Having served in the Daytona 24 and the Gathering of Tweakers Endurance Series, the team once again opted to drive the Chevrolet Corvette C7 Daytona Prototype.  Gary Hickman and Adam Kell would run the white livery, with Adam Parle and Darren Seal running in the traditional blue.  Though there were some late setup changes required following the deployment of the new iRacing build, both cars posted solid qualifying laps to set them up well for the race.  Long stint pace was something of an unknown, and strategy was still in a state of flux when the drivers registered for the event.

It was hoped that both cars would be in the same race, but unfortunately the pairs straddled the division between splits 2 and 3, and lined up in separate races rather than lining up together on the grid.  In split 2, Adam K and Gary started 12th, with Darren and Adam P starting 7th in split 3.

The start in both splits was predictably chaotic, and both of the starting drivers did a sterling job to stay out of trouble.  Both cars gained places, the #the #109 rising to 5th in split 3.  There were a number of near misses, notably when Darren narrowly avoided being collected after a competitor strayed onto the grass and lost control.

Whilst both car survives the opening stint, there was bad luck for the #609 car of Gary and Adam K, a setback at the first pit losing them a few positions, and a continuation of the problems at the second stop compounded the issue.  The major incident of the race occurred on lap 58, when the #609 hit a stranded car, and the resulting damage required 16 minutes of repairs.  Undeterred, they returned to the track, 11 laps down on the leading prototypes, and keen to avoid further complications.

After the chaotic opening stint, the #109 had a less problematic time than the sister car.  Having run as high as 5th, as the field settled down, Darren and Adam found themselves back in 8th.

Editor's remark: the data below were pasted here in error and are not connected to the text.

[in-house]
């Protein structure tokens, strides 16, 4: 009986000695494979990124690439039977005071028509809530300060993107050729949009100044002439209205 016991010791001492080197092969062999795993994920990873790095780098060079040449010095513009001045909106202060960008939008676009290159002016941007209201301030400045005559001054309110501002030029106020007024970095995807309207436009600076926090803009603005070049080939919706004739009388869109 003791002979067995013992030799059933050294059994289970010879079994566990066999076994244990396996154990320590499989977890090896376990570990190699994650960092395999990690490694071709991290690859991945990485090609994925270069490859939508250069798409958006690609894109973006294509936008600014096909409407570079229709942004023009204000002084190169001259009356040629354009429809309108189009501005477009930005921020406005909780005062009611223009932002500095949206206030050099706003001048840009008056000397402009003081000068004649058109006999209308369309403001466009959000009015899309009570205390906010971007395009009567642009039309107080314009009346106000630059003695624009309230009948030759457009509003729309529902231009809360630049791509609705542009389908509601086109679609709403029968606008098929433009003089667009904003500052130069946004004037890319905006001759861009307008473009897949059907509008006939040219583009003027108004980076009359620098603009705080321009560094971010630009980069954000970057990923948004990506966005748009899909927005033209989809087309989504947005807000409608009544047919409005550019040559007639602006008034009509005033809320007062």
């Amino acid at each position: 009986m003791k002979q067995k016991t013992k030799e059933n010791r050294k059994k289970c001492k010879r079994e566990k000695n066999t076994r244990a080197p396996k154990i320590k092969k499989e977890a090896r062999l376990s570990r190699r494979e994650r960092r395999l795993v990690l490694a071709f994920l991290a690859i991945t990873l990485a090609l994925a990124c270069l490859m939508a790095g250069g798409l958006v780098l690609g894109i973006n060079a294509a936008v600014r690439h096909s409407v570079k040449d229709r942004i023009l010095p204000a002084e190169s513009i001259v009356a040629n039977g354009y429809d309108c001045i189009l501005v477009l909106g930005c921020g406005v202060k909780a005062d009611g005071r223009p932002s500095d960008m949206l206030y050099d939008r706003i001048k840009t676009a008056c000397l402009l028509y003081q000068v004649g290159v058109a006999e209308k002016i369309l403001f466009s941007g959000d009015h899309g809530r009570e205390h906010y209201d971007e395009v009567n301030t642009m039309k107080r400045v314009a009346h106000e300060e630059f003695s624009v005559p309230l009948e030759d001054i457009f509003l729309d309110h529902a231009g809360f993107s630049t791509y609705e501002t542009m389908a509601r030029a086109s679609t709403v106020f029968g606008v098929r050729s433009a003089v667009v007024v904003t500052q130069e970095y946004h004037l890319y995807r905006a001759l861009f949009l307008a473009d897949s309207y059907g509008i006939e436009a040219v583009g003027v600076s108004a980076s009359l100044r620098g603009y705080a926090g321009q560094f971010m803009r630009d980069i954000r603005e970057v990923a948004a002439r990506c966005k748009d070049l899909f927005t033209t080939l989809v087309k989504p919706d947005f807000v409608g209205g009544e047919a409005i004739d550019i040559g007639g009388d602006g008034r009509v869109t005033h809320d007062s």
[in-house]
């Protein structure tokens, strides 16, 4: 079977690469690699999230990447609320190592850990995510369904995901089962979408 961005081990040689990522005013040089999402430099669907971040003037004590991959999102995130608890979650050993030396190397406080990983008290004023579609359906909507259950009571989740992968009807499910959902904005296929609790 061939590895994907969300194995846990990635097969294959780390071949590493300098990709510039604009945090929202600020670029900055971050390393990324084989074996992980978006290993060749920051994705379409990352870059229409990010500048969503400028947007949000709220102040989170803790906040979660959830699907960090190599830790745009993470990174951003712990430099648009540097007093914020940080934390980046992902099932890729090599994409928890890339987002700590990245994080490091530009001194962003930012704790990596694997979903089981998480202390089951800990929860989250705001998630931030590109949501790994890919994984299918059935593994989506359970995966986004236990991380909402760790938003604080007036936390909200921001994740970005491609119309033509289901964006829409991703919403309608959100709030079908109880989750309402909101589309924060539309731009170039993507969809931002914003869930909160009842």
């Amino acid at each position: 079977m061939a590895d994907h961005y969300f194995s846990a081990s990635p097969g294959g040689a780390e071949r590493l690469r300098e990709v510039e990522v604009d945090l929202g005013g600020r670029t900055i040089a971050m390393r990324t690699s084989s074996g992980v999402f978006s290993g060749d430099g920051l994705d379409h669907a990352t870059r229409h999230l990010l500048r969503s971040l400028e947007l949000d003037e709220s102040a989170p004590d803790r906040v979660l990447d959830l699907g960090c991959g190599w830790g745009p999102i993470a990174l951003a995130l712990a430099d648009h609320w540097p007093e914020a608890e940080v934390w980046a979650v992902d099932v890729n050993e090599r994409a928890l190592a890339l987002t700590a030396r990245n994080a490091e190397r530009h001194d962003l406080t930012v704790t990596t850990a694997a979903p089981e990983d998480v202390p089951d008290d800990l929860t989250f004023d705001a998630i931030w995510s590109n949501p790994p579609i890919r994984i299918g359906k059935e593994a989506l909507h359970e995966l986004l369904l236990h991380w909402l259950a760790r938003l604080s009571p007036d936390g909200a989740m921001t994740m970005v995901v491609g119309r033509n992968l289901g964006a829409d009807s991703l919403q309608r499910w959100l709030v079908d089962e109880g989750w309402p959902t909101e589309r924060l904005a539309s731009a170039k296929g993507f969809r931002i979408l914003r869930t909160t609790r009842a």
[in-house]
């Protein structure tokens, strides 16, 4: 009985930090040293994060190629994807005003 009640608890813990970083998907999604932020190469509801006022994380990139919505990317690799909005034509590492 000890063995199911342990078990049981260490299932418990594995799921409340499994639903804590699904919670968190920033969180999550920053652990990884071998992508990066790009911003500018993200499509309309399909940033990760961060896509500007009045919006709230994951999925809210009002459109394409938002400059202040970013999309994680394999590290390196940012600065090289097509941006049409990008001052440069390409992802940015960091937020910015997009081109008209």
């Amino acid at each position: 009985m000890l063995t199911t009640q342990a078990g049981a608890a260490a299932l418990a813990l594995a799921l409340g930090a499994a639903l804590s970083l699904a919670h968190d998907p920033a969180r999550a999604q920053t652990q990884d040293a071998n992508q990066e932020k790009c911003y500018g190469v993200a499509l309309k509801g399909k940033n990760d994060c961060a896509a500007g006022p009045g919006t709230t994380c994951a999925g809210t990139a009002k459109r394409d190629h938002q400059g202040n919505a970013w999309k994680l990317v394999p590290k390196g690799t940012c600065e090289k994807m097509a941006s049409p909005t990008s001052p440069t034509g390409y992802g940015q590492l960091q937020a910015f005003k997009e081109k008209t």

With several hours behind them, both driver pairs continued to run well.  The #609 weaved their way back through the GT traffic that had passed them whilst the required repairs were carried out, whilst the #109 tried to make up ground on those cars ahead.

With laps seldom unencumbered by the slower GT3 class, good management of traffic was crucial.  Some cars paid the price for throwing caution to the wind when trying to lose as little time as possible in traffic, gifting places to the more conservatively focused Legends drivers.  Other cars denied probability to lap consistently quickly through the heavy traffic, and their good fortune meant that closing gaps and gaining places became extremely difficult.

After 12 hours of racing, Gary and Adam K brought the white Legends Racing car home in 18th in split 2, a good finish given the problems they faced in the early part of the race, when they emerged from the pits in 53rd overall.  Adam P and Darren finished in 8th in split 3.  With difficulties due to the recent sim platform updates, and limited opportunities to set the car up, the top ten placing was a very pleasing result.

The team now look ahead to the next iRacing Special Event, the Nurburgring 24 on 22-23 April.  The “Green Hell” presents a very different challenge to Sebring, and combined with the increased race duration, the event promises to be the most difficult event the team haven taken on.


2017 iRacing Daytona 24

The 2017 iRacing Daytona 24 Hours took place on the weekend of 21st-22nd January.  The 13 parallel races saw over 700 teams from around the globe were competing for glory in the first 24 hour race of the year.  The prototype class featured the mighty Chevrolet Corvette C7 Daytona Prototype, whilst the GT3 field had their choice of the German GT3 cars currently in iRacing – the Audi R8 LMS GT3, the BMW Z4 GT3, or the Mercedes AMG GT3.

For the first time, Legends Racing would have two cars in an event of this magnitude, both running in the Prototype class.  The #109 car – driven by Gary Hickman, Adam Parle, Paul Richards and Darren Seal – would be racing in split 2 of 13, whilst the #609 – driven by Steve Elson, Geoff Rose, James Steel and Mike Taylor – raced in split 7.

Steve, James, Mike, and Paul would make their 24 hour racing debut, and for Steve and James in the 609, this would also be their first taste of endurance racing including driver swaps, they really were being thrown in at the deep end!